Petrified lightning, known as fulgurite, is formed when lightning with a temperature of at least 1,800 °C (3,270 °F) melts silica or other common conductive and semi-conductive minerals and substrates, fusing, vitrifying, oxidizing and reducing mineral grains and organic compounds.
According to Wikipedia
“Fulgurites (from the Latin fulgur, meaning “lightning”) are classified generically as a variety of the mineraloid lechatelierite, although their absolute chemical composition is dependent on the physical and chemical properties of target material affected by the discharge of cloud-ground lightning. They are commonly hollow and/or branching assemblages of glassy, protocrystalline, and heterogeneously-microcrystalline tubes, crusts, slags, vesicular masses, and clusters of refractory materials that often form during the discharge phase of lightning strikes propagating into silica-rich quartzose sand, mixed soil, clay, caliche and other carbonate-rich sediments. Colloquially, they have been referred to as petrified lightning. Fulgurites are homologous to Lichtenberg figures, which are the branching patterns produced on surfaces of insulators during dielectric breakdown by high-voltage discharges, such as lightning.”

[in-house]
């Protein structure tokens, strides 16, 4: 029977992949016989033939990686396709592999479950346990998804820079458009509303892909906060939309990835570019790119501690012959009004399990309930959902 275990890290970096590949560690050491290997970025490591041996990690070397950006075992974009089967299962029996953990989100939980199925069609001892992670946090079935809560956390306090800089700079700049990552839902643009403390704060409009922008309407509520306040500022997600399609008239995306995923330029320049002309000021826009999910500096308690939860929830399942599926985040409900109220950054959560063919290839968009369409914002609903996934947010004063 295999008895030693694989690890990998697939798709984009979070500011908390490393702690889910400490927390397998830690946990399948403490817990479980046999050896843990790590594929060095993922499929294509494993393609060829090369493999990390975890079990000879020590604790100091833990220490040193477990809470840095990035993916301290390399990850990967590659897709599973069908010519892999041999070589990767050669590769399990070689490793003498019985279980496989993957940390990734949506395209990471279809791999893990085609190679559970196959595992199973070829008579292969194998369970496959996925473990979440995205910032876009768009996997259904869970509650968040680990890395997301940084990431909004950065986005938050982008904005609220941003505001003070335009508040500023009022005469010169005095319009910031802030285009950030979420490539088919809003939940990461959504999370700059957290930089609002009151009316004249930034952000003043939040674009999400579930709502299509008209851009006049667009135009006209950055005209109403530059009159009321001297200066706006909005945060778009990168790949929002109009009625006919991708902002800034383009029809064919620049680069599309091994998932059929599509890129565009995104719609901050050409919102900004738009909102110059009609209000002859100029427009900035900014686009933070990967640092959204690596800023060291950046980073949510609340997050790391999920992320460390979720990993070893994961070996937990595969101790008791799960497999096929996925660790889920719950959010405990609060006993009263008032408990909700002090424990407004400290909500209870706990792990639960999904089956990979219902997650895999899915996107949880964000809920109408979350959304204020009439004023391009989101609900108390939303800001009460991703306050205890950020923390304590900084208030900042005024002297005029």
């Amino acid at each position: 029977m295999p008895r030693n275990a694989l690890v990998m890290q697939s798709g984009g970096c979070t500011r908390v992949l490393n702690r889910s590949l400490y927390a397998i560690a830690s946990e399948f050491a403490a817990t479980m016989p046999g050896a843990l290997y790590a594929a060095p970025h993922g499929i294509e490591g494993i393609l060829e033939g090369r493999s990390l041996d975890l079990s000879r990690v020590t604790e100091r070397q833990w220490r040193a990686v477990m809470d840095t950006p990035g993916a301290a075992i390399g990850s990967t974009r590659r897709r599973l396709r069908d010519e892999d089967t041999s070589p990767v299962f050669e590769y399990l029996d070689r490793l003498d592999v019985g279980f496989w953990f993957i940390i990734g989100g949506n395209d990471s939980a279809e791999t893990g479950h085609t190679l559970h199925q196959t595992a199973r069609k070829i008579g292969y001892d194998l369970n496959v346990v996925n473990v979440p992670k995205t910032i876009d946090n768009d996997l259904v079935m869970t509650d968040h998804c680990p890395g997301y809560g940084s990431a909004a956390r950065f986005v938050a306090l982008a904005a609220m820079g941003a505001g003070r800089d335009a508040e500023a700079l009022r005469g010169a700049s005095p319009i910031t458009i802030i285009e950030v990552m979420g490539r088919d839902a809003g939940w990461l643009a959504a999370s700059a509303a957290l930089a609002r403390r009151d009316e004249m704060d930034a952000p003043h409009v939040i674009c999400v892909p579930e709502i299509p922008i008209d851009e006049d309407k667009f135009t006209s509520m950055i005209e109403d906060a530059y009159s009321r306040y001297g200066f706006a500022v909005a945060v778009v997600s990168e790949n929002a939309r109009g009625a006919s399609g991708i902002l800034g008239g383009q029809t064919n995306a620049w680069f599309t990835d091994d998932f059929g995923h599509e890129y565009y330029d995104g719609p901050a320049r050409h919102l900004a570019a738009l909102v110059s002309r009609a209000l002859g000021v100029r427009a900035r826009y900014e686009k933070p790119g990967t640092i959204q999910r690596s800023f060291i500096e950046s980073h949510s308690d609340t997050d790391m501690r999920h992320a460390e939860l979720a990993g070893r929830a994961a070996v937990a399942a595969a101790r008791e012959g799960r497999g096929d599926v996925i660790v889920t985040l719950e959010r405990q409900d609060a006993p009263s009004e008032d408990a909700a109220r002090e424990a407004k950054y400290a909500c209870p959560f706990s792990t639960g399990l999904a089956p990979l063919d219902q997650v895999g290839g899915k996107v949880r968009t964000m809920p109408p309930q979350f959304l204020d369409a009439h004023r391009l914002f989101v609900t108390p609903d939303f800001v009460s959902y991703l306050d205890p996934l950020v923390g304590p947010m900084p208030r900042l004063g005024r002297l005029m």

The Hollywood film Sweet Home Alabama portrayed sand stricken lightning as clear as glass (see above image), but in reality the end result is actually a fascinating hollow fragile (and fractal) rock as you can see in the gallery below!